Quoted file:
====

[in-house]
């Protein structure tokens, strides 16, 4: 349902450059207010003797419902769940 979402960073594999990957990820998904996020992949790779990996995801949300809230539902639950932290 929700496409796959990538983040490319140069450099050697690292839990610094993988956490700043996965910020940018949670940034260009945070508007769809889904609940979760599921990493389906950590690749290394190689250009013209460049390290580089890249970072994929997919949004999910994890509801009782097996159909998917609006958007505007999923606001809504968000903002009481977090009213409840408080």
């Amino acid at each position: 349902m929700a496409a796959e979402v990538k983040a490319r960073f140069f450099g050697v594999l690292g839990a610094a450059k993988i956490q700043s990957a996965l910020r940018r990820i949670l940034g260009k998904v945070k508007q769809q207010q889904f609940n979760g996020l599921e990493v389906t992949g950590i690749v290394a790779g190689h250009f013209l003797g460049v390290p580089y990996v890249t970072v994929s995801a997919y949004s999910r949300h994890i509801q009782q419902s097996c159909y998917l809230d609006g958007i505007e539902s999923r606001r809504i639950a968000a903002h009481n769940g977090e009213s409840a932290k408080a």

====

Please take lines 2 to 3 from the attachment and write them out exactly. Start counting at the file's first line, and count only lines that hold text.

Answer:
């Protein structure tokens, strides 16, 4: 349902450059207010003797419902769940 979402960073594999990957990820998904996020992949790779990996995801949300809230539902639950932290 929700496409796959990538983040490319140069450099050697690292839990610094993988956490700043996965910020940018949670940034260009945070508007769809889904609940979760599921990493389906950590690749290394190689250009013209460049390290580089890249970072994929997919949004999910994890509801009782097996159909998917609006958007505007999923606001809504968000903002009481977090009213409840408080």
């Amino acid at each position: 349902m929700a496409a796959e979402v990538k983040a490319r960073f140069f450099g050697v594999l690292g839990a610094a450059k993988i956490q700043s990957a996965l910020r940018r990820i949670l940034g260009k998904v945070k508007q769809q207010q889904f609940n979760g996020l599921e990493v389906t992949g950590i690749v290394a790779g190689h250009f013209l003797g460049v390290p580089y990996v890249t970072v994929s995801a997919y949004s999910r949300h994890i509801q009782q419902s097996c159909y998917l809230d609006g958007i505007e539902s999923r606001r809504i639950a968000a903002h009481n769940g977090e009213s409840a932290k408080a």